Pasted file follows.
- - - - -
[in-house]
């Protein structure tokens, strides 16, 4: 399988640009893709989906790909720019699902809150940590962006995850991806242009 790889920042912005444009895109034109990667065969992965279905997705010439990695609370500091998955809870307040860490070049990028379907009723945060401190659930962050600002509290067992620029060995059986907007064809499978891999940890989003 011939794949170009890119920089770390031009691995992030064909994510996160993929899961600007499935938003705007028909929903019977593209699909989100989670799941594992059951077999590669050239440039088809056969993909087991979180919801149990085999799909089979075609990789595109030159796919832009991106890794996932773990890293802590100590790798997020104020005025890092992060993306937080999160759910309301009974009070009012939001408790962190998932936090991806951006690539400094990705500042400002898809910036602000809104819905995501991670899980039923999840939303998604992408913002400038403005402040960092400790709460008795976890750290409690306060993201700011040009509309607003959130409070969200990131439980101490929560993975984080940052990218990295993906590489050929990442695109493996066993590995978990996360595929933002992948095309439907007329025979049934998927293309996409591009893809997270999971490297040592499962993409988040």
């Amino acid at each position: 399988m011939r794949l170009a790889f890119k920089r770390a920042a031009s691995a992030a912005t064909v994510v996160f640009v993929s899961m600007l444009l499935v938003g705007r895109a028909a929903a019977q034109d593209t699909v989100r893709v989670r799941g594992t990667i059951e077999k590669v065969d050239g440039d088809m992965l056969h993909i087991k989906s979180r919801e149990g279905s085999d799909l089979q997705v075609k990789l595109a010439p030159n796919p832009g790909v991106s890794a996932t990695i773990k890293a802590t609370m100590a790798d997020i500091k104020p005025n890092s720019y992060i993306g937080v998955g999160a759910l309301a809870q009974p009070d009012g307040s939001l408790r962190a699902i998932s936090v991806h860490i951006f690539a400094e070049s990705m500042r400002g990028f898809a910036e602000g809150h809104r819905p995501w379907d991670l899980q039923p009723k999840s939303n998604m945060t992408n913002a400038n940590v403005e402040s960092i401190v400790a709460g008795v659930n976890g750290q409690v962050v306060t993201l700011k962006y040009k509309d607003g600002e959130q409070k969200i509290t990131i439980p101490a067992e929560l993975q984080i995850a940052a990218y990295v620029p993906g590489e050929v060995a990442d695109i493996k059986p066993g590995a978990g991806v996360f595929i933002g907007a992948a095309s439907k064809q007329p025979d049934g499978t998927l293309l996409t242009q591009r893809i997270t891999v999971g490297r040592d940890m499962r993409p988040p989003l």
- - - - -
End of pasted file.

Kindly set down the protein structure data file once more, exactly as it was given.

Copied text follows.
[in-house]
């Protein structure tokens, strides 16, 4: 399988640009893709989906790909720019699902809150940590962006995850991806242009 790889920042912005444009895109034109990667065969992965279905997705010439990695609370500091998955809870307040860490070049990028379907009723945060401190659930962050600002509290067992620029060995059986907007064809499978891999940890989003 011939794949170009890119920089770390031009691995992030064909994510996160993929899961600007499935938003705007028909929903019977593209699909989100989670799941594992059951077999590669050239440039088809056969993909087991979180919801149990085999799909089979075609990789595109030159796919832009991106890794996932773990890293802590100590790798997020104020005025890092992060993306937080999160759910309301009974009070009012939001408790962190998932936090991806951006690539400094990705500042400002898809910036602000809104819905995501991670899980039923999840939303998604992408913002400038403005402040960092400790709460008795976890750290409690306060993201700011040009509309607003959130409070969200990131439980101490929560993975984080940052990218990295993906590489050929990442695109493996066993590995978990996360595929933002992948095309439907007329025979049934998927293309996409591009893809997270999971490297040592499962993409988040």
């Amino acid at each position: 399988m011939r794949l170009a790889f890119k920089r770390a920042a031009s691995a992030a912005t064909v994510v996160f640009v993929s899961m600007l444009l499935v938003g705007r895109a028909a929903a019977q034109d593209t699909v989100r893709v989670r799941g594992t990667i059951e077999k590669v065969d050239g440039d088809m992965l056969h993909i087991k989906s979180r919801e149990g279905s085999d799909l089979q997705v075609k990789l595109a010439p030159n796919p832009g790909v991106s890794a996932t990695i773990k890293a802590t609370m100590a790798d997020i500091k104020p005025n890092s720019y992060i993306g937080v998955g999160a759910l309301a809870q009974p009070d009012g307040s939001l408790r962190a699902i998932s936090v991806h860490i951006f690539a400094e070049s990705m500042r400002g990028f898809a910036e602000g809150h809104r819905p995501w379907d991670l899980q039923p009723k999840s939303n998604m945060t992408n913002a400038n940590v403005e402040s960092i401190v400790a709460g008795v659930n976890g750290q409690v962050v306060t993201l700011k962006y040009k509309d607003g600002e959130q409070k969200i509290t990131i439980p101490a067992e929560l993975q984080i995850a940052a990218y990295v620029p993906g590489e050929v060995a990442d695109i493996k059986p066993g590995a978990g991806v996360f595929i933002g907007a992948a095309s439907k064809q007329p025979d049934g499978t998927l293309l996409t242009q591009r893809i997270t891999v999971g490297r040592d940890m499962r993409p988040p989003l």